It is probably safe to assume that private networking has been an afterthought. In fact, the Internet Engineering Task Force (IETF) document (RFC 1918) that created private network addresses that are “un-routable” was released years after BGP-4 and IPV6 were codified into standards.
In order to join private networks to each other, wide area networks (WANs) emerged. Initially, the benefits obtained by WANs were just pure connectivity. Subsequent benefits accrued, including the belief that private networks were secure because addresses of servers and clients in the private address could not be reached from the public network unless a “translation” or rule was established. This, however, may no longer be the case.
Here’s a look at WAN deployments through the ages:
The WAN before now
Nearly every use of the Internet is a bi-directional packet flow that originates or terminates in a private network. Early WAN deployments were physical. Wires, pseudo wires, dark fiber, microwave, lasers and other schemes were used to connect buildings and properties. The WAN was truly a single managed network spanning geographic areas. These WANs used routers and switches, yet never shared or connected any information with the public Internet.
Tunnels of all types (GRE, MPLS, IPSEC, etc.) emerged as a way to connect private networks across shared or public network infrastructure. A tunnel has one purpose – to get a packet to go somewhere it wouldn’t go otherwise. People argue a tunnel provides security or privacy, but in fact encryption technology provides this, and tunnels are not a prerequisite to encryption. Tunnels also present aggregated flows to networks breaking network understanding and thus fairness. Tunnels use between 10 and 20 percent additional bandwidth, and frequently cause packet fragmentation issues. Another way of looking at this is the need for a tunnel indicates networking technology is inadequate. The meteoric rise of tunnels in all aspects of networking strongly suggests networking needs to be rebooted.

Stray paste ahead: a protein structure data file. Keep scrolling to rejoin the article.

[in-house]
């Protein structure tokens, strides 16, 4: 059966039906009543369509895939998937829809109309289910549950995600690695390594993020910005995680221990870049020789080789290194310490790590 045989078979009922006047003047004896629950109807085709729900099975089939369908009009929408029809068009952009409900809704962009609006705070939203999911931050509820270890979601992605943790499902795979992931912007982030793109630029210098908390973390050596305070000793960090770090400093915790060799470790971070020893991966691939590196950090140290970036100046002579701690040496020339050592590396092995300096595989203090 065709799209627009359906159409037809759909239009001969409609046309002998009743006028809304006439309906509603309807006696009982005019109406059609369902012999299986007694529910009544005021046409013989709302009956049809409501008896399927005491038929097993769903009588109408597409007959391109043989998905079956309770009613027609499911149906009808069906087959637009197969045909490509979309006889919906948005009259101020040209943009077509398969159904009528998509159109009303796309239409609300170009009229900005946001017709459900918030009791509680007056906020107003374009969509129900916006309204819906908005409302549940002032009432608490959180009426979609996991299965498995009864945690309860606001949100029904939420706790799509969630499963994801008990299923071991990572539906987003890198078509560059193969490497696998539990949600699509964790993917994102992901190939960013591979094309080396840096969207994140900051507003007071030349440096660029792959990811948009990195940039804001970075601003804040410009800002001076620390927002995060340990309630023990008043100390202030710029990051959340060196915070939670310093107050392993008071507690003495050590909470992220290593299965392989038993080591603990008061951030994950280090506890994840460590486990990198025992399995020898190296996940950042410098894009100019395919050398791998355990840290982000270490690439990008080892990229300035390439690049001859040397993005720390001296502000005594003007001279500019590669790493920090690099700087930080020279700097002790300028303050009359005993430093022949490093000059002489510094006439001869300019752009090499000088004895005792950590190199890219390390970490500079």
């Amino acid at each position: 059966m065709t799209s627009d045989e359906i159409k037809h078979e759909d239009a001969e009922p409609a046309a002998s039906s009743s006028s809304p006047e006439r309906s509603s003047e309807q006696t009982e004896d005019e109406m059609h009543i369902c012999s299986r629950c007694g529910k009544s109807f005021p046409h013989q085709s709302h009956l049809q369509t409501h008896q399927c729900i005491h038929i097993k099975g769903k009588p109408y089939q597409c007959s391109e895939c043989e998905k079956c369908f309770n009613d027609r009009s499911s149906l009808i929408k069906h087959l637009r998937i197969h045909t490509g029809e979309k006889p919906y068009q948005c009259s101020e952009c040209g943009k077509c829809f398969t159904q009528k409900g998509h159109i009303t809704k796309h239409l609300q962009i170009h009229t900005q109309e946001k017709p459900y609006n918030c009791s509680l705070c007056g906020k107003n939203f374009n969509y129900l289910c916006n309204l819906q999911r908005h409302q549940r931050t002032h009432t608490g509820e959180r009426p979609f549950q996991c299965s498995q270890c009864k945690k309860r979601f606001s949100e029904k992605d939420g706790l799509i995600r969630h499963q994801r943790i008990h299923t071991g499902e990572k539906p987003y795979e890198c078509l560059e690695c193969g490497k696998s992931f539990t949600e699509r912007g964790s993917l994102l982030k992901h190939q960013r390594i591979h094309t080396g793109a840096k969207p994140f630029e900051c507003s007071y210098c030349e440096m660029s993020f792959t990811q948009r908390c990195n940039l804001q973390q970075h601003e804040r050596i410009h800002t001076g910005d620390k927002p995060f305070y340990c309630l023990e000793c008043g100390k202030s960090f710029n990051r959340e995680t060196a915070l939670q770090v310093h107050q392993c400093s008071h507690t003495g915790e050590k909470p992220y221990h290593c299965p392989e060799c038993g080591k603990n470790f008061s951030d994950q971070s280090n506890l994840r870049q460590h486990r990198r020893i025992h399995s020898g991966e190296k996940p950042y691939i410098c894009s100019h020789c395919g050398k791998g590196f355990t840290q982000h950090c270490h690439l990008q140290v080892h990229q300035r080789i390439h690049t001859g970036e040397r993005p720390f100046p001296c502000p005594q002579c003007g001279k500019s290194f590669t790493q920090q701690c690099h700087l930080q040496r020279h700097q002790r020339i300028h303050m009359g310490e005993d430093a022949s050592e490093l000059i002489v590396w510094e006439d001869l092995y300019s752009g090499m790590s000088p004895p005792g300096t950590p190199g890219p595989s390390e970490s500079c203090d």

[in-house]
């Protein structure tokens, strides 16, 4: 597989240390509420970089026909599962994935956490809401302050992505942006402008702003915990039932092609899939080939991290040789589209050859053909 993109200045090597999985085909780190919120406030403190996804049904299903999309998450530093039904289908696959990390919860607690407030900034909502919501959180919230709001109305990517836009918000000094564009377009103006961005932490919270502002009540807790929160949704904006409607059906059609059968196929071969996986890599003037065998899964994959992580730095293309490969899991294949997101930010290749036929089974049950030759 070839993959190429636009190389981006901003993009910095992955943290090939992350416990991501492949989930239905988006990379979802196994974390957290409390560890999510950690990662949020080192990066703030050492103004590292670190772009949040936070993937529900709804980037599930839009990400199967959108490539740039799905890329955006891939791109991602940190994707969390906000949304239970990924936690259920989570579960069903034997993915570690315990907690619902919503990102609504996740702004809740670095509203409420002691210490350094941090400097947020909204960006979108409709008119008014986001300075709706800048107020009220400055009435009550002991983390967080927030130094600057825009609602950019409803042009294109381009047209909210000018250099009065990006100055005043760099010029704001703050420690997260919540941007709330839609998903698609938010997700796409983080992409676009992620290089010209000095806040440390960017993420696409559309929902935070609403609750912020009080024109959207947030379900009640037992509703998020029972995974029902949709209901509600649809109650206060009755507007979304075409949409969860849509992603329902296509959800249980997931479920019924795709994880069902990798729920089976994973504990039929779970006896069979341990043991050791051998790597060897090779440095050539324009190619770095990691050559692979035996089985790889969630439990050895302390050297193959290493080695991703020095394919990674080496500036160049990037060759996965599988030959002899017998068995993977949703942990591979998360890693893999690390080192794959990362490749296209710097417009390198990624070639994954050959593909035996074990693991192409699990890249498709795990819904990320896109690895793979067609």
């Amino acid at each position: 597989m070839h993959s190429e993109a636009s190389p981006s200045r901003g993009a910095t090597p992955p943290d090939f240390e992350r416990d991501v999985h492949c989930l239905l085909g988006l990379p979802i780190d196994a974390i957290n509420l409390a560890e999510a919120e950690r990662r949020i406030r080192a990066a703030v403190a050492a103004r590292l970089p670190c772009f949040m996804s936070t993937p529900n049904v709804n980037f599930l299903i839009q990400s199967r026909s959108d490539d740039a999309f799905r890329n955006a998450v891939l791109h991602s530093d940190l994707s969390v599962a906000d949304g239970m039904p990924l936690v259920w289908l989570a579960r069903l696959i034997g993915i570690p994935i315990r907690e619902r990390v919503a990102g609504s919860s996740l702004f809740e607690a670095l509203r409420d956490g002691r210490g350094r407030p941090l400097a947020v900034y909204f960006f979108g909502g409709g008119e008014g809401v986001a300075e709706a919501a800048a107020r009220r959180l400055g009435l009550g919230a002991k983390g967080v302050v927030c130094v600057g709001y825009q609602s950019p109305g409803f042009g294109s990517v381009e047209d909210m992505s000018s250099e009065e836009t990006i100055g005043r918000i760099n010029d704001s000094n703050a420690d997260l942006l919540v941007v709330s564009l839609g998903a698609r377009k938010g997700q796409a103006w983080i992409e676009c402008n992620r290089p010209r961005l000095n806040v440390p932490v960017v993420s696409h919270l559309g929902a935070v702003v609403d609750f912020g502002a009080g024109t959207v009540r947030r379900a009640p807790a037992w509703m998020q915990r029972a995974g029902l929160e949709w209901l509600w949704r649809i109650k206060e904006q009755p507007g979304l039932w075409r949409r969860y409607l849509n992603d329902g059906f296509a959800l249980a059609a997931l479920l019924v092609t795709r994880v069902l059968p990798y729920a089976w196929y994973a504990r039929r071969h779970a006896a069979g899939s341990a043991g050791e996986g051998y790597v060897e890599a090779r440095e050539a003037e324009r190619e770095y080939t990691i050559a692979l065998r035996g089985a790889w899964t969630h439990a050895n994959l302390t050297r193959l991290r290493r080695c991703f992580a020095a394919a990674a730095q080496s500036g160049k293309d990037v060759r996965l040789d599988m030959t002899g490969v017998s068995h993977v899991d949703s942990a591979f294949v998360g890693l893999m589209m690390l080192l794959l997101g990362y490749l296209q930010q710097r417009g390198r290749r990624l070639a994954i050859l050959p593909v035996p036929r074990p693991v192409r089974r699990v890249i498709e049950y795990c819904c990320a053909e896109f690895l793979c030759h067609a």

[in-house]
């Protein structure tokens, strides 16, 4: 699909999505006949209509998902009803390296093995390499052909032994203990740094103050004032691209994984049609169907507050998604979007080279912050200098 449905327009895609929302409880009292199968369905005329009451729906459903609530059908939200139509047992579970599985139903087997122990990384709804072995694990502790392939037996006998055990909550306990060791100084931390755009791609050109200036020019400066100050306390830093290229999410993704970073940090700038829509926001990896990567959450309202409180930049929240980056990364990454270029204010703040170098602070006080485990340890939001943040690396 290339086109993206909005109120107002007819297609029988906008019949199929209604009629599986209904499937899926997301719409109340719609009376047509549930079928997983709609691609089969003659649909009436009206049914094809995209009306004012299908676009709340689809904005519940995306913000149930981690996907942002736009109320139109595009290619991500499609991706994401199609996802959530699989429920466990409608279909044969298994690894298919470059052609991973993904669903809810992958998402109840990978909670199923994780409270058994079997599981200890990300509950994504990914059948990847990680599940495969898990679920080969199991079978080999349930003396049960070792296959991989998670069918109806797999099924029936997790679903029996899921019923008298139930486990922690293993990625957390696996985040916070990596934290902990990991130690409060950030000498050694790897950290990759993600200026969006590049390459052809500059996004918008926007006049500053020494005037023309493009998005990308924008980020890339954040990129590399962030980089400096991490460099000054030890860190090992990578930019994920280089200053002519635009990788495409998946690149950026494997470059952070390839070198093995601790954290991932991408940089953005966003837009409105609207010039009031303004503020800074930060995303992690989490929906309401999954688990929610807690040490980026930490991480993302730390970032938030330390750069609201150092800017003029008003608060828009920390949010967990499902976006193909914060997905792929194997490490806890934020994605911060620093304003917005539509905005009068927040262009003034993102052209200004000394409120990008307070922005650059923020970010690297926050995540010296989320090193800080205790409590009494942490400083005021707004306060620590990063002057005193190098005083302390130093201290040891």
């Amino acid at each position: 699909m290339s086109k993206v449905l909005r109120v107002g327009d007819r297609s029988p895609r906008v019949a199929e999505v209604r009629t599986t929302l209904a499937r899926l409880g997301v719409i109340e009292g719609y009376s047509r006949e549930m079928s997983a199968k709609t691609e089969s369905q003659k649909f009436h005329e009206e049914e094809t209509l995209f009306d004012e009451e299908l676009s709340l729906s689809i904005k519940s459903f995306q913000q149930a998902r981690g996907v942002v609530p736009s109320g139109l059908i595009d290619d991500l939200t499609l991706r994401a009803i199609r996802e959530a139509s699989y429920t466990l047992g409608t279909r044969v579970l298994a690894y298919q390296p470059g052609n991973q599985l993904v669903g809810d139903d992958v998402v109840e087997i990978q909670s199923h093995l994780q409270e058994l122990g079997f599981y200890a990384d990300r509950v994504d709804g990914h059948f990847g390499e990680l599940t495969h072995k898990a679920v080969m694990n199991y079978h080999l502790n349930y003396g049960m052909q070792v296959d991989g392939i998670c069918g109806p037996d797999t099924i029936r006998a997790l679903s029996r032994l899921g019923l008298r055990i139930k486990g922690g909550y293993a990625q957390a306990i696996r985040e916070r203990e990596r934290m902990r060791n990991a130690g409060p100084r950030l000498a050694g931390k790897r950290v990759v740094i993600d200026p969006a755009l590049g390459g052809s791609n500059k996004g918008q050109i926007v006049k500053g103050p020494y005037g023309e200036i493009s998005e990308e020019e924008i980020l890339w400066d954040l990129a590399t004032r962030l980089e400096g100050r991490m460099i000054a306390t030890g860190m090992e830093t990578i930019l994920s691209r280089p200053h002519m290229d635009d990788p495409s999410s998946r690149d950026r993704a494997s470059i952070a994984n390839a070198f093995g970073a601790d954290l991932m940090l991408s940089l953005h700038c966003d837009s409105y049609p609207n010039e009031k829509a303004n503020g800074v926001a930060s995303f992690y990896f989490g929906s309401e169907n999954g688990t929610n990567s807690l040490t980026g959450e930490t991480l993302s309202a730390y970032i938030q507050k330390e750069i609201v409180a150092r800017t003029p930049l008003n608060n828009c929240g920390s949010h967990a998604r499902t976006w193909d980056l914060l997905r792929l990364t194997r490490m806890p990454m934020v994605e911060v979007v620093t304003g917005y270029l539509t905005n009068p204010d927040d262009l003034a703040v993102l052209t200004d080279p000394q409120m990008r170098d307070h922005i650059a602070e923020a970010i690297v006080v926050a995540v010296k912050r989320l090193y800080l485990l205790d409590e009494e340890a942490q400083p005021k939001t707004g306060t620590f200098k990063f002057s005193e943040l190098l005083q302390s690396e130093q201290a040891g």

The WAN of today
Collections of tunnels are called SD-WAN and often referred to as “virtual networks,” since anything that is “virtual” is better, right? A better technical term is “overlay.” These collections of tunnels running over one or more underlay networks are managed and controlled by a single party. There are no networking technologies that can interconnect these collections of tunnels. One interesting capability most WAN 3.0 solutions have is multi-path routing. Allowing routers to pick interfaces for specific applications is not part of a traditional network routing model. The multi-path routing is a primary source of ROI as enterprises are adjusting to the massive movement to cloud based services.
The future of WAN is No-WAN
Due to forces of mobility and cloud, the chances that a client and server are on the same managed WAN are now reduced to as low as 20 percent. WANs between data centers for east-west traffic will make less sense as application servers scatter from two locations to hundreds. What is needed is a way for the underlay to provide authenticated routing from one private network to another, through any number of network boundaries, at any time with optional encryption.
However, putting all these routing advances into a blender, and adding all 25 years of industry protocols and experience, will not level the playing field. To properly secure, balance and route packets, networks need to understand services. Middle boxes like firewalls, DPI devices and load balancers understand services, but routers do not. This needs to change.
The future network will not have tunnels or WANs or tags. The future network will provide secure packet routing from any private network to any private network through any number of IPv4 and IPv6 networks. The existing networks (private and public) will not change physically, but adding intelligence to routers at the edges will transform the internet from millions of separately managed networks connected by NATs to one large multi-network routing system with end-to-end controls.
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